Alexa von Tobel, CEO of LearnVest, addresses the taboo of talking about personal finance in her book, “Financially Fearless“. “We openly talk about everything else, from sex to diets to politics, yet when was the last time you spoke with your friends about money?” I think Alexa is spot on. We as a US society DON’T talk about money and how to manage it well. Most Americans prefer to put their heads in the sand and not think about financial planning for it’s too scary or confusing. One of the biggest reasons we don’t talk about money is that we don’t know how and we don’t have a common vocabulary or framework to pull from.

Eric Dunstan

Flexscore is working to provide that financial framework to enable the conversation. They have developed a methodology that helps consumers assess their financial health through a score and provides support for how to improve. The score measures factors including assets, debt, savings, cost of living, retirement savings…and weights them against a goal. Goals include by what age to retire, buying a vacation home, or sending a kid to college. Flexscore users can compare their goals, expenses, and scores against others within their peer group.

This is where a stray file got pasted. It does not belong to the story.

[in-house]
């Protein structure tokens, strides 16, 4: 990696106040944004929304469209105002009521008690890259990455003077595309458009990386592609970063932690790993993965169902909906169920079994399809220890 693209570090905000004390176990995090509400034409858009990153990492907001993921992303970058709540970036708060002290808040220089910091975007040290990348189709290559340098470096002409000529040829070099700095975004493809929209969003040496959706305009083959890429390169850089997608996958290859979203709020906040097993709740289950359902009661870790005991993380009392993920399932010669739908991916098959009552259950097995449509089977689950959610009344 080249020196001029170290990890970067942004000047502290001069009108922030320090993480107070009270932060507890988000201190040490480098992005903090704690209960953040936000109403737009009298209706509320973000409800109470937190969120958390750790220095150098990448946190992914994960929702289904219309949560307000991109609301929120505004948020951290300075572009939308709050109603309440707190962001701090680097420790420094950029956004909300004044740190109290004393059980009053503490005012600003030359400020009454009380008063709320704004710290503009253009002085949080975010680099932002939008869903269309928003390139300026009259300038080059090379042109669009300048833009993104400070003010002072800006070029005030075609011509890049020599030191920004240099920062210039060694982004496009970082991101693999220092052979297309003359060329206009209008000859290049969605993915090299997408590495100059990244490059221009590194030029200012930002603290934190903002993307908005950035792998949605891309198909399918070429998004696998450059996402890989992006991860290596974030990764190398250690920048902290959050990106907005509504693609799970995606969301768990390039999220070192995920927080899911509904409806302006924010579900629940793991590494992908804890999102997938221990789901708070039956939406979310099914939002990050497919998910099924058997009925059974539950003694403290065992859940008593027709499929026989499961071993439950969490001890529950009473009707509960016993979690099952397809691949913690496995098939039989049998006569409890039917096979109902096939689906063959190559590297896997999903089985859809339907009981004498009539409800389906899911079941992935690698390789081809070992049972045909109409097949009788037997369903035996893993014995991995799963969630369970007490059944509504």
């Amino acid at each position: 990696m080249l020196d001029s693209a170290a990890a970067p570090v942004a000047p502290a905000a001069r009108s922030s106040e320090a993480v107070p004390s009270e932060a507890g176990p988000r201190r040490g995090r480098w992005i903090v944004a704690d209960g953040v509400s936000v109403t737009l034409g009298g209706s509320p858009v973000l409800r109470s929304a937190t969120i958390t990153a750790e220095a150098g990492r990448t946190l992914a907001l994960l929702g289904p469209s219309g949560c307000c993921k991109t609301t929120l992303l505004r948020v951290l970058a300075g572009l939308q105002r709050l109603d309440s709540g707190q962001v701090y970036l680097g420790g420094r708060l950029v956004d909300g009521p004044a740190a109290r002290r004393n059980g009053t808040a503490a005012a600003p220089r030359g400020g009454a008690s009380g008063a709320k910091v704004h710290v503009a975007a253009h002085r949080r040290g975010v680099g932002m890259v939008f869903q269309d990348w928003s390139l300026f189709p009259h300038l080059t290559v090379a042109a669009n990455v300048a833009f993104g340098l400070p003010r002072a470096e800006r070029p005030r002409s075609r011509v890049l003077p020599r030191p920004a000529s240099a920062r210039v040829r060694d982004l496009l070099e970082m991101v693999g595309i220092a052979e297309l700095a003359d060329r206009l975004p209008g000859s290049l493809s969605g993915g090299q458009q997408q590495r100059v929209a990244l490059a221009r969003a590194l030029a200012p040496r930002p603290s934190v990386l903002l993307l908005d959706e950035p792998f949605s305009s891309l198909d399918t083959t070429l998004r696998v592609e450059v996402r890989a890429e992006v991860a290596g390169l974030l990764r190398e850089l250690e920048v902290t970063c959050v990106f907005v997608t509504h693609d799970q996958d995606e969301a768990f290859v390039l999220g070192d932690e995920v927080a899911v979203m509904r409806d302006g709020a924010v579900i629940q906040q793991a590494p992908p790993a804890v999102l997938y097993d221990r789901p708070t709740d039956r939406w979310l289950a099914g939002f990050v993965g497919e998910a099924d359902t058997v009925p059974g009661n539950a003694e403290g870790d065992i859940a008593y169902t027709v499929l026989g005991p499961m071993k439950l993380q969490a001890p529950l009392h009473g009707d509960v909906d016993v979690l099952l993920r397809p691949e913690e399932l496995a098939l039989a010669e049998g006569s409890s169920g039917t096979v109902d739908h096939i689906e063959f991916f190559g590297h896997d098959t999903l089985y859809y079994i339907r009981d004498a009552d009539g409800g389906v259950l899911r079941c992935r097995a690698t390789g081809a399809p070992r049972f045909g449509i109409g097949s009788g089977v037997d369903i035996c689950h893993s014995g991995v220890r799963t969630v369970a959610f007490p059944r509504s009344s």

What Flexscore is developing sounds a lot like a fitness app! I am an avid user of the Nike+ iPhone app where I set goals, track fitness activity, achieve milestones…and compare against others. The Nike application also let’s me challenge others to a race or to ask others for coaching advice. Wow, this is a fun way to track fitness activity and engage with friends. Can the same level of engagement be achieved with a financial fitness application? Through the right approach, I think a financial fitness application can be very powerful in helping others discuss money, goals and questions they may have about improving compared to their peers. A scoring system, such as Flexscore, will be a key engagement element that makes measurement informative, fun and something that can be easily discussed with others.